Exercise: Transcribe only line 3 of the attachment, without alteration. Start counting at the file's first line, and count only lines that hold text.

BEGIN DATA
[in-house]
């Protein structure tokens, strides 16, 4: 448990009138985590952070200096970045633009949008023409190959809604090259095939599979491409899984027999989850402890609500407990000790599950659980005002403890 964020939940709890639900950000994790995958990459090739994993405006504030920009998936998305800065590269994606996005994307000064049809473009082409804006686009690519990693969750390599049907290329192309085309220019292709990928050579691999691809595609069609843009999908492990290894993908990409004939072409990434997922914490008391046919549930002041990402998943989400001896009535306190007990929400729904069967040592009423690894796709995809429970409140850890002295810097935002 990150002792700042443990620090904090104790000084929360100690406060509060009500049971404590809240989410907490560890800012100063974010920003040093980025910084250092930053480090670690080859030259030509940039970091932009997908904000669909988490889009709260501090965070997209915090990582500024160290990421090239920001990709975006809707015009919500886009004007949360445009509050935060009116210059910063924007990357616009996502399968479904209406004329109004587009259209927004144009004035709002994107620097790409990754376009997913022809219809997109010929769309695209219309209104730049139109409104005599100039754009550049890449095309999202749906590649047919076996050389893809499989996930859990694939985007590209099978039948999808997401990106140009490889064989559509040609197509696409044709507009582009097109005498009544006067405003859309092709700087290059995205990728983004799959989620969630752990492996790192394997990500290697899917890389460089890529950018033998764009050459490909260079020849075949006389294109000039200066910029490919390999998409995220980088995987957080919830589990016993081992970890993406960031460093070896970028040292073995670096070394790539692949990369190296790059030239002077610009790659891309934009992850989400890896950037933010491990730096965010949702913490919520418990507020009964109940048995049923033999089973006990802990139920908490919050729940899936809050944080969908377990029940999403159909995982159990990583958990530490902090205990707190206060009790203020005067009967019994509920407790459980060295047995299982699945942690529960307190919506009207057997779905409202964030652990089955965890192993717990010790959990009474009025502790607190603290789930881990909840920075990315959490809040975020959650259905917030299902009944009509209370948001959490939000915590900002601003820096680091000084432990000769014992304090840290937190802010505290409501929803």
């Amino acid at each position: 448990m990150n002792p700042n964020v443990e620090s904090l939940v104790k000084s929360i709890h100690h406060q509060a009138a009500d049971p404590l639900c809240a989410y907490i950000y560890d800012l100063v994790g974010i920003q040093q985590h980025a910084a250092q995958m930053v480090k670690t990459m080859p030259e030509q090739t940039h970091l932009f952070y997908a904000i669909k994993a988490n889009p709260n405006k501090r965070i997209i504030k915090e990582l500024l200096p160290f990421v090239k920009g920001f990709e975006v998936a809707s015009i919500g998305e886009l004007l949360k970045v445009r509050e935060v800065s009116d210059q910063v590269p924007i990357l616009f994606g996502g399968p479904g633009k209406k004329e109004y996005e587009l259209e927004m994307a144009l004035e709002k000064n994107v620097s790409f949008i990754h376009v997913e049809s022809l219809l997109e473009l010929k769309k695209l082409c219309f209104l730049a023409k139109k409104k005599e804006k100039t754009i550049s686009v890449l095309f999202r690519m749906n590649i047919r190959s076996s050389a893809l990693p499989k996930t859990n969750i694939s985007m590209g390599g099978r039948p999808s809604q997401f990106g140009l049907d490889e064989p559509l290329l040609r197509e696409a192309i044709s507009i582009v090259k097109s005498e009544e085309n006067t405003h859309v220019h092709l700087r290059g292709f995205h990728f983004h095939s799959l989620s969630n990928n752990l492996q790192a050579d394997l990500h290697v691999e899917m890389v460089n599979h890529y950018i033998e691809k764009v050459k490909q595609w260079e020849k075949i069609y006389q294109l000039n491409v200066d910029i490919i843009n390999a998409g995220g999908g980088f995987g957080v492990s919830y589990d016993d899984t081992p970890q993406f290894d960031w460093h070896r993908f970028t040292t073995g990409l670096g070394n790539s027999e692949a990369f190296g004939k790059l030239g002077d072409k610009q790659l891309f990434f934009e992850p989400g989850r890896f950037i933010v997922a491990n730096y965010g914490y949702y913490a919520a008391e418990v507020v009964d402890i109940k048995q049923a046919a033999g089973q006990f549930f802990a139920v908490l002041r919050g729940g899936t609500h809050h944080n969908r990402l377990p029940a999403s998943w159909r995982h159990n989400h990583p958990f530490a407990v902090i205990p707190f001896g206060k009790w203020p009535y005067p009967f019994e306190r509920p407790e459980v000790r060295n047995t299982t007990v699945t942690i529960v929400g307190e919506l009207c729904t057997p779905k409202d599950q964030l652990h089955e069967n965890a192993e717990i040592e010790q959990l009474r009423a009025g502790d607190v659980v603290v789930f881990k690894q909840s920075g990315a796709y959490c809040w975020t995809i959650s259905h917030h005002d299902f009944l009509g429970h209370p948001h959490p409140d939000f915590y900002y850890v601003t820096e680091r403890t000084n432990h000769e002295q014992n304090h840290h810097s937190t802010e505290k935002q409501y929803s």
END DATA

């Amino acid at each position: 448990m990150n002792p700042n964020v443990e620090s904090l939940v104790k000084s929360i709890h100690h406060q509060a009138a009500d049971p404590l639900c809240a989410y907490i950000y560890d800012l100063v994790g974010i920003q040093q985590h980025a910084a250092q995958m930053v480090k670690t990459m080859p030259e030509q090739t940039h970091l932009f952070y997908a904000i669909k994993a988490n889009p709260n405006k501090r965070i997209i504030k915090e990582l500024l200096p160290f990421v090239k920009g920001f990709e975006v998936a809707s015009i919500g998305e886009l004007l949360k970045v445009r509050e935060v800065s009116d210059q910063v590269p924007i990357l616009f994606g996502g399968p479904g633009k209406k004329e109004y996005e587009l259209e927004m994307a144009l004035e709002k000064n994107v620097s790409f949008i990754h376009v997913e049809s022809l219809l997109e473009l010929k769309k695209l082409c219309f209104l730049a023409k139109k409104k005599e804006k100039t754009i550049s686009v890449l095309f999202r690519m749906n590649i047919r190959s076996s050389a893809l990693p499989k996930t859990n969750i694939s985007m590209g390599g099978r039948p999808s809604q997401f990106g140009l049907d490889e064989p559509l290329l040609r197509e696409a192309i044709s507009i582009v090259k097109s005498e009544e085309n006067t405003h859309v220019h092709l700087r290059g292709f995205h990728f983004h095939s799959l989620s969630n990928n752990l492996q790192a050579d394997l990500h290697v691999e899917m890389v460089n599979h890529y950018i033998e691809k764009v050459k490909q595609w260079e020849k075949i069609y006389q294109l000039n491409v200066d910029i490919i843009n390999a998409g995220g999908g980088f995987g957080v492990s919830y589990d016993d899984t081992p970890q993406f290894d960031w460093h070896r993908f970028t040292t073995g990409l670096g070394n790539s027999e692949a990369f190296g004939k790059l030239g002077d072409k610009q790659l891309f990434f934009e992850p989400g989850r890896f950037i933010v997922a491990n730096y965010g914490y949702y913490a919520a008391e418990v507020v009964d402890i109940k048995q049923a046919a033999g089973q006990f549930f802990a139920v908490l002041r919050g729940g899936t609500h809050h944080n969908r990402l377990p029940a999403s998943w159909r995982h159990n989400h990583p958990f530490a407990v902090i205990p707190f001896g206060k009790w203020p009535y005067p009967f019994e306190r509920p407790e459980v000790r060295n047995t299982t007990v699945t942690i529960v929400g307190e919506l009207c729904t057997p779905k409202d599950q964030l652990h089955e069967n965890a192993e717990i040592e010790q959990l009474r009423a009025g502790d607190v659980v603290v789930f881990k690894q909840s920075g990315a796709y959490c809040w975020t995809i959650s259905h917030h005002d299902f009944l009509g429970h209370p948001h959490p409140d939000f915590y900002y850890v601003t820096e680091r403890t000084n432990h000769e002295q014992n304090h840290h810097s937190t802010e505290k935002q409501y929803s």